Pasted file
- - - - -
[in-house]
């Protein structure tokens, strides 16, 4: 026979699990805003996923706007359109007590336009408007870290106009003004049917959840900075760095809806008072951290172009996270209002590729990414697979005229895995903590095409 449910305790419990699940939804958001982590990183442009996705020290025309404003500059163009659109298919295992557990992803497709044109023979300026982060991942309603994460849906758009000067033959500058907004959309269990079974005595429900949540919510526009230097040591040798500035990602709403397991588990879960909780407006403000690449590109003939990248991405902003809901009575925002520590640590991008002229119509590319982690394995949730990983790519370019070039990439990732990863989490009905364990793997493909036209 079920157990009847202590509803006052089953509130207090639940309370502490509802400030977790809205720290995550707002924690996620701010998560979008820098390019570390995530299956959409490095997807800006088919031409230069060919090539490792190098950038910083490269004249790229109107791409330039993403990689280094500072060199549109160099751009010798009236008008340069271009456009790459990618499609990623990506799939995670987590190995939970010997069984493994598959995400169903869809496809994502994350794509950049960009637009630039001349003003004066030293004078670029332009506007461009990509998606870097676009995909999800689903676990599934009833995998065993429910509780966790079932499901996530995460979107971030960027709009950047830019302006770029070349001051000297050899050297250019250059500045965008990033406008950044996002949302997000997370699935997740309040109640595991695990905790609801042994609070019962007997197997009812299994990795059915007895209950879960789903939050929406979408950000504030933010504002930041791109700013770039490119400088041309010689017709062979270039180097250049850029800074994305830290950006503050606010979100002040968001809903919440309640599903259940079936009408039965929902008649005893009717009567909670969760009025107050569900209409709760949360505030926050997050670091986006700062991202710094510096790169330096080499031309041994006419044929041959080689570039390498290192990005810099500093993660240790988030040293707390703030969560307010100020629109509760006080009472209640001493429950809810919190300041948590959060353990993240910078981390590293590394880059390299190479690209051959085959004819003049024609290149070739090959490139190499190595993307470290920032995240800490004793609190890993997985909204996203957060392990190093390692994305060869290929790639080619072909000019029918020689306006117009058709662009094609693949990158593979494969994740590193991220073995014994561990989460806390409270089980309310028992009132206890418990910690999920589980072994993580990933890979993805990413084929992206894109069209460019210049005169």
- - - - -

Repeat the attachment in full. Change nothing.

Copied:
[in-house]
């Protein structure tokens, strides 16, 4: 026979699990805003996923706007359109007590336009408007870290106009003004049917959840900075760095809806008072951290172009996270209002590729990414697979005229895995903590095409 449910305790419990699940939804958001982590990183442009996705020290025309404003500059163009659109298919295992557990992803497709044109023979300026982060991942309603994460849906758009000067033959500058907004959309269990079974005595429900949540919510526009230097040591040798500035990602709403397991588990879960909780407006403000690449590109003939990248991405902003809901009575925002520590640590991008002229119509590319982690394995949730990983790519370019070039990439990732990863989490009905364990793997493909036209 079920157990009847202590509803006052089953509130207090639940309370502490509802400030977790809205720290995550707002924690996620701010998560979008820098390019570390995530299956959409490095997807800006088919031409230069060919090539490792190098950038910083490269004249790229109107791409330039993403990689280094500072060199549109160099751009010798009236008008340069271009456009790459990618499609990623990506799939995670987590190995939970010997069984493994598959995400169903869809496809994502994350794509950049960009637009630039001349003003004066030293004078670029332009506007461009990509998606870097676009995909999800689903676990599934009833995998065993429910509780966790079932499901996530995460979107971030960027709009950047830019302006770029070349001051000297050899050297250019250059500045965008990033406008950044996002949302997000997370699935997740309040109640595991695990905790609801042994609070019962007997197997009812299994990795059915007895209950879960789903939050929406979408950000504030933010504002930041791109700013770039490119400088041309010689017709062979270039180097250049850029800074994305830290950006503050606010979100002040968001809903919440309640599903259940079936009408039965929902008649005893009717009567909670969760009025107050569900209409709760949360505030926050997050670091986006700062991202710094510096790169330096080499031309041994006419044929041959080689570039390498290192990005810099500093993660240790988030040293707390703030969560307010100020629109509760006080009472209640001493429950809810919190300041948590959060353990993240910078981390590293590394880059390299190479690209051959085959004819003049024609290149070739090959490139190499190595993307470290920032995240800490004793609190890993997985909204996203957060392990190093390692994305060869290929790639080619072909000019029918020689306006117009058709662009094609693949990158593979494969994740590193991220073995014994561990989460806390409270089980309310028992009132206890418990910690999920589980072994993580990933890979993805990413084929992206894109069209460019210049005169």